- Invest in self-service capabilities. Online banking and virtual collections agents could increase payments and reduce costs for call centers, while improving customer satisfaction. Most customers prefer to engage through an impersonal channel: if alerted by email and text, they can then take action by themselves.
2. Data analytics, AI, and automation
- Create profiles and contact sequencing. Data analytics and artificial intelligence (AI) can help banks build customer profiles, including preferences, balance history, and days past due. Based on these attributes, extended digital approaches can be crafted, including sequence of contact (such as text, email), aided by automated processes.
- Maintain sensitivity by profile. A smaller group with traditional contact preferences will be less inclined to pay when contacted digitally; these should be prioritized early in delinquency with consistent phone and letter contacts. They might also pay in full voluntarily.
- Apply machine learning. Machine-learning algorithms for customer preferences can aid in shaping the most appropriate communications.
3. Designing and deploying the multichannel strategy
- Design a truly integrated multichannel contact strategy. This is done through improved sequencing and coordination across channels. A methodical approach should be applied to support the selection and matching of the right customer with the right channel, the right time, and the right offer. Future iterations should accommodate subsequent test and response learnings, preferably in near real time.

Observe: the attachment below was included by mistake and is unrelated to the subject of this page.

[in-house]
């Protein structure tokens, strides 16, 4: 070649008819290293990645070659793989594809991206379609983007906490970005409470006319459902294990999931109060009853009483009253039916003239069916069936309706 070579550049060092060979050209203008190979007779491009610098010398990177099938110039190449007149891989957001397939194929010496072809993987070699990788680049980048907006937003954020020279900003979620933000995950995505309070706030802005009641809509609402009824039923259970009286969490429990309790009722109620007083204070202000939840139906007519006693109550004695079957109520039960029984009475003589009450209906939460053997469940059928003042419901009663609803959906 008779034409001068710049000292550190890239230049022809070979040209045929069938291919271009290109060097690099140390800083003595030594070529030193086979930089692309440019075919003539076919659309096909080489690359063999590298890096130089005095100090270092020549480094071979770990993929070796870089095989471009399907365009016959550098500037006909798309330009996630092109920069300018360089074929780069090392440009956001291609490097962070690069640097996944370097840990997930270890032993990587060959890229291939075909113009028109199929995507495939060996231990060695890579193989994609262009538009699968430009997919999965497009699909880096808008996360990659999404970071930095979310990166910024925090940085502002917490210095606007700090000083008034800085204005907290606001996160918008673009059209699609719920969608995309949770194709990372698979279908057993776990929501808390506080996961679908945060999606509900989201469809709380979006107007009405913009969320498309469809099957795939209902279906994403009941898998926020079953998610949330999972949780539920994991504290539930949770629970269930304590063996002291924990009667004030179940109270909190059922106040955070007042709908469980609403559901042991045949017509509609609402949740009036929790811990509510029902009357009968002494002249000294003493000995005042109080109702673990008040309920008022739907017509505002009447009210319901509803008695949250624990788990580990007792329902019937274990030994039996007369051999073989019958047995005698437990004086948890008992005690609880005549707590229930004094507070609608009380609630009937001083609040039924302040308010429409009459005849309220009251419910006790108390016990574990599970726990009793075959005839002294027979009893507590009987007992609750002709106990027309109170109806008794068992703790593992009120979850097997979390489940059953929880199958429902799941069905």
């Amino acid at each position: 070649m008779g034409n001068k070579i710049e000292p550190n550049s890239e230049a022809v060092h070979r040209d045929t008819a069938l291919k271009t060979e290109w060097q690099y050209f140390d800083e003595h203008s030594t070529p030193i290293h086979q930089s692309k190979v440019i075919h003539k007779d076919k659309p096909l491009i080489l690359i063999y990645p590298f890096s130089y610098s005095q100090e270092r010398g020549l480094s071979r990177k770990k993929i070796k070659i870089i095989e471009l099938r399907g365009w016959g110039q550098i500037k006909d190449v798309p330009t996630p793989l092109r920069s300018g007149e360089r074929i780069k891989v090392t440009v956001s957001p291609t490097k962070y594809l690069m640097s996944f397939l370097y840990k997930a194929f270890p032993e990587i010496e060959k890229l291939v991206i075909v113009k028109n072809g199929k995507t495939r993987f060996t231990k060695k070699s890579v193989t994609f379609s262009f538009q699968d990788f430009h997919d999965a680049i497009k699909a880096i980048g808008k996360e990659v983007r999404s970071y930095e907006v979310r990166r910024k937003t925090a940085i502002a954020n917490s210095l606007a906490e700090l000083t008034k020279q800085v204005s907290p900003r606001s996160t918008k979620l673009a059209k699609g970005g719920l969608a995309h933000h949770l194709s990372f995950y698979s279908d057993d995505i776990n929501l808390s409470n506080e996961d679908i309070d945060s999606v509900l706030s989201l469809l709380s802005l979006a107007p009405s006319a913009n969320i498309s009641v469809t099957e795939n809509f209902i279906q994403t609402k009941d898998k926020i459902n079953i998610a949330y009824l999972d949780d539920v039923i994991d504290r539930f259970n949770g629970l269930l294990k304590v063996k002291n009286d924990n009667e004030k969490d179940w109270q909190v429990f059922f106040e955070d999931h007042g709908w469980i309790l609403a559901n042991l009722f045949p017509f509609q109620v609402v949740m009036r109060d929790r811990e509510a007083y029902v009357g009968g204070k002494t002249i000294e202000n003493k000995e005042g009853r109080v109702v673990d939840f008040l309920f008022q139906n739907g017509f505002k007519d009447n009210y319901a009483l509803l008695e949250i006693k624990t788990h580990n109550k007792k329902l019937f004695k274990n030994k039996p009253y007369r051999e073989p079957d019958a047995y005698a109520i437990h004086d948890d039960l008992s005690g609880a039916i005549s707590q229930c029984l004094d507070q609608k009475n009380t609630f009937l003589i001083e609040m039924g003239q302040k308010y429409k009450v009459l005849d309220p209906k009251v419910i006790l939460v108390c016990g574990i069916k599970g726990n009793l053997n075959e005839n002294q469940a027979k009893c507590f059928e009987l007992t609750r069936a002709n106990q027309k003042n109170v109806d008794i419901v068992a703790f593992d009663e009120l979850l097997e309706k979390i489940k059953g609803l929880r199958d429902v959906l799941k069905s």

- Tailor messaging. The content, tone, and style of digital communications should be carefully crafted, in recognition that digital-first customers might be avoiding embarrassment or confrontation and need nuanced outreach (such as a softer tone).
Through our research, customers conveyed a clear message to issuers: to protect against credit losses, contact strategies should be shifted to match customer preferences. The path to a better customer outcome mainly involves expanding the use of digital channels for most customers, while preserving traditional channels to address a smaller but important segment. As market leaders already understand, an effective multichannel approach is a must, since the better collections departments get to know their customers, the more nuanced—and effective—the channel strategies they apply can be. The business case for doing this is compelling: the cost of going digital in collections will be a small fraction of the payoff in efficiency, effectiveness, and an improved customer experience that the strategy creates.